Prize giving(11 Posts)
Ds's prize giving last week, with about 40 prizes given out in each year group. He is year 7.
He didn't get one, which is fair enough. There are 160 boys in the year. He works hard, gets excellent marks, behaviour exemplary, has achieved maximum number of merits possible in the year etc. He captains the cricket team, played in the football team which won the borough and county cup. It is a particularly high achieving year of boys according to the head of year. ( and is an ordinary boys comp, which has gone through a difficult time but is now on the up)
But some boys got upwards of 3 awards.....one boy got 7.
I just feel that's not particularly fair......he is a bit quiet about it, as he was the only one of his friends not to get something. What do you think?
I think the different departments don't collaborate about who gets the awards to ensure that they are fairly distributed, and instead merely give the individual awards to those they think most deserve it.
There is great excitement <yawns> every year at our school when we try to work out who is likely to get the prize For Being Head Boy This Year Just Gone.
I think if you are going to give a prize for the "highest achiever" in each subject, then - IMO - the fairest thing is to give that prize to the student achieving the highest marks in the end of year assessment. Even if that means some students get several prizes.
In athletics if someone wins gold in 100m, then win 200m as well, they don't get skipped over cos they've already got a prize. It's life I'm afraid.
My boys' secondary school has worked this way in the past. ds1 is cheesed off because he's been second in the year in maths for 3 years running, so doesn't get the maths prize. But he's cheesed off cos he keeps getting beaten by a couple of marks, not cos he doesn't get the prize. He'd be horrified if school said, "Oh, let's give ds1 the prize for a change as J has had it for the last two years."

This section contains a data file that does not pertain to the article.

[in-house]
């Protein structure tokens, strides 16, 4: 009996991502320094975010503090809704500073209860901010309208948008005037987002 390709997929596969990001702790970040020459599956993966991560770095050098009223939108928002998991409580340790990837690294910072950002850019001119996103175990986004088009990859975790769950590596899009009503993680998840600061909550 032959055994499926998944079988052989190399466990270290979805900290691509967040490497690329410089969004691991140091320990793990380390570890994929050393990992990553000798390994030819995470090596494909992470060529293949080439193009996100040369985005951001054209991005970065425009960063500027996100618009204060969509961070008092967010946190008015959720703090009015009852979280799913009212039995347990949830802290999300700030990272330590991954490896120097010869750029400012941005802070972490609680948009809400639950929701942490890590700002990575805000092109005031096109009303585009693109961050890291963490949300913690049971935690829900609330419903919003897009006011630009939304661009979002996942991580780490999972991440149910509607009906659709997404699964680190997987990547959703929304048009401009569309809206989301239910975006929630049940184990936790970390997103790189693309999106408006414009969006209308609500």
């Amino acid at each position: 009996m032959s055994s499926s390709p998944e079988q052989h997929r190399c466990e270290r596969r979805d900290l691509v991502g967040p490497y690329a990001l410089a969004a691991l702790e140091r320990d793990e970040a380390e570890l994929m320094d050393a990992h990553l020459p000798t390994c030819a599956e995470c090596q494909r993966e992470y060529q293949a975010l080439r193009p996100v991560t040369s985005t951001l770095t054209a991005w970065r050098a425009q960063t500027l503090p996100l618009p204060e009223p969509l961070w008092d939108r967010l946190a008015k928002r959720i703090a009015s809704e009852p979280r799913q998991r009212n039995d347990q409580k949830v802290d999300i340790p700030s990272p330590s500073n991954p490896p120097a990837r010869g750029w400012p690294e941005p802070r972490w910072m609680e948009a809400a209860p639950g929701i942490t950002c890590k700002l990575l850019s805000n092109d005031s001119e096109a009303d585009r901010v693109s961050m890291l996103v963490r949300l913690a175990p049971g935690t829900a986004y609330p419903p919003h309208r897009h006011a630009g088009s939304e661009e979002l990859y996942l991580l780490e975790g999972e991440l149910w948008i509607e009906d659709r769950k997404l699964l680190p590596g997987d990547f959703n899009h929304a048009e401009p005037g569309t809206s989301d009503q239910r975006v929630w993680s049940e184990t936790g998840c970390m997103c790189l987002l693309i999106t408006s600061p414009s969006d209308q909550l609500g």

Most schools that I have experience of give the bulk of their prizes at the end of each key stage, so to Y9, Y11 and Y13. Form prizes may be given for highest average exam marks and effort. However, if there are 30 pupils in a form, then it is a long shot to get those prizes. If there are odd cups for specific year groups, then you child is in a pool of possible 180 pupils.
It is hard to always come second or third, but that is life. There may be a 'school spirit' award for such pupils at the end of the key stage.
At my DS's school, their prize giving is by year group up to year 9 and everyone gets something (they have achievement, effort and progress prizes in each subject as well as bigger prizes). Other schools we have been involved in have been much more elitist. It's all part of the ethos of the school that you signed up to.